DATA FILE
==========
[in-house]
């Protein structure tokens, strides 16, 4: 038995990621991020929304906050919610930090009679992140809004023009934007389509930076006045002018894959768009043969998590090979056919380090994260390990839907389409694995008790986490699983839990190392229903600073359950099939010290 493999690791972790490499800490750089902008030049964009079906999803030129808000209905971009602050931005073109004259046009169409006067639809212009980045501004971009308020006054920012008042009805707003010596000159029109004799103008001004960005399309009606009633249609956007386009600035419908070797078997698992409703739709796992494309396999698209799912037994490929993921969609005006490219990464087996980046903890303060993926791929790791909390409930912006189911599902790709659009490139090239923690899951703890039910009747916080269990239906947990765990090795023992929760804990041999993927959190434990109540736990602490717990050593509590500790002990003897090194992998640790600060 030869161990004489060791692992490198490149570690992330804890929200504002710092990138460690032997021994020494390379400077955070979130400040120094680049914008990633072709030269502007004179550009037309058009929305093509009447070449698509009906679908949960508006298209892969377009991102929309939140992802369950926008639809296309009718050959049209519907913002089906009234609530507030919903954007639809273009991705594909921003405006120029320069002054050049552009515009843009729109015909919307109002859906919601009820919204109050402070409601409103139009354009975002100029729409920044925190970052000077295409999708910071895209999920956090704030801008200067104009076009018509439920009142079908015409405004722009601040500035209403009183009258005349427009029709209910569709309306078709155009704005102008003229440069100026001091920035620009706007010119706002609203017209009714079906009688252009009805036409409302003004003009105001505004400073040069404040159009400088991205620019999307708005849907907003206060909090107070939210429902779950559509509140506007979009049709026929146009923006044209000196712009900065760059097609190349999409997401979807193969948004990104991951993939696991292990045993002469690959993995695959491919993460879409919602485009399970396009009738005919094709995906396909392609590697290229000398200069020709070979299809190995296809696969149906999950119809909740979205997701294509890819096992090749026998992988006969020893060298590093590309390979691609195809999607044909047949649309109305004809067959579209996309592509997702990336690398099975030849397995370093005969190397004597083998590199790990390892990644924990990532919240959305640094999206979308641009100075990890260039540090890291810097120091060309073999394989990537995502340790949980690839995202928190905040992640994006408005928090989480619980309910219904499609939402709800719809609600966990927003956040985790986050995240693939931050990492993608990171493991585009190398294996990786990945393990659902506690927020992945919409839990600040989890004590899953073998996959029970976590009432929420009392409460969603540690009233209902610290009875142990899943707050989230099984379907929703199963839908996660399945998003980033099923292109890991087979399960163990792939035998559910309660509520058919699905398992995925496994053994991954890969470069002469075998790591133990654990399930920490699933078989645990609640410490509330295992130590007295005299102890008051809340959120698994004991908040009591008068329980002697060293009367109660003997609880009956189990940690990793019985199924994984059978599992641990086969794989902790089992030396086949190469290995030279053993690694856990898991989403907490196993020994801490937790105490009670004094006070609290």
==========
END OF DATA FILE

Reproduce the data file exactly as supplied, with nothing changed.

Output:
[in-house]
């Protein structure tokens, strides 16, 4: 038995990621991020929304906050919610930090009679992140809004023009934007389509930076006045002018894959768009043969998590090979056919380090994260390990839907389409694995008790986490699983839990190392229903600073359950099939010290 493999690791972790490499800490750089902008030049964009079906999803030129808000209905971009602050931005073109004259046009169409006067639809212009980045501004971009308020006054920012008042009805707003010596000159029109004799103008001004960005399309009606009633249609956007386009600035419908070797078997698992409703739709796992494309396999698209799912037994490929993921969609005006490219990464087996980046903890303060993926791929790791909390409930912006189911599902790709659009490139090239923690899951703890039910009747916080269990239906947990765990090795023992929760804990041999993927959190434990109540736990602490717990050593509590500790002990003897090194992998640790600060 030869161990004489060791692992490198490149570690992330804890929200504002710092990138460690032997021994020494390379400077955070979130400040120094680049914008990633072709030269502007004179550009037309058009929305093509009447070449698509009906679908949960508006298209892969377009991102929309939140992802369950926008639809296309009718050959049209519907913002089906009234609530507030919903954007639809273009991705594909921003405006120029320069002054050049552009515009843009729109015909919307109002859906919601009820919204109050402070409601409103139009354009975002100029729409920044925190970052000077295409999708910071895209999920956090704030801008200067104009076009018509439920009142079908015409405004722009601040500035209403009183009258005349427009029709209910569709309306078709155009704005102008003229440069100026001091920035620009706007010119706002609203017209009714079906009688252009009805036409409302003004003009105001505004400073040069404040159009400088991205620019999307708005849907907003206060909090107070939210429902779950559509509140506007979009049709026929146009923006044209000196712009900065760059097609190349999409997401979807193969948004990104991951993939696991292990045993002469690959993995695959491919993460879409919602485009399970396009009738005919094709995906396909392609590697290229000398200069020709070979299809190995296809696969149906999950119809909740979205997701294509890819096992090749026998992988006969020893060298590093590309390979691609195809999607044909047949649309109305004809067959579209996309592509997702990336690398099975030849397995370093005969190397004597083998590199790990390892990644924990990532919240959305640094999206979308641009100075990890260039540090890291810097120091060309073999394989990537995502340790949980690839995202928190905040992640994006408005928090989480619980309910219904499609939402709800719809609600966990927003956040985790986050995240693939931050990492993608990171493991585009190398294996990786990945393990659902506690927020992945919409839990600040989890004590899953073998996959029970976590009432929420009392409460969603540690009233209902610290009875142990899943707050989230099984379907929703199963839908996660399945998003980033099923292109890991087979399960163990792939035998559910309660509520058919699905398992995925496994053994991954890969470069002469075998790591133990654990399930920490699933078989645990609640410490509330295992130590007295005299102890008051809340959120698994004991908040009591008068329980002697060293009367109660003997609880009956189990940690990793019985199924994984059978599992641990086969794989902790089992030396086949190469290995030279053993690694856990898991989403907490196993020994801490937790105490009670004094006070609290």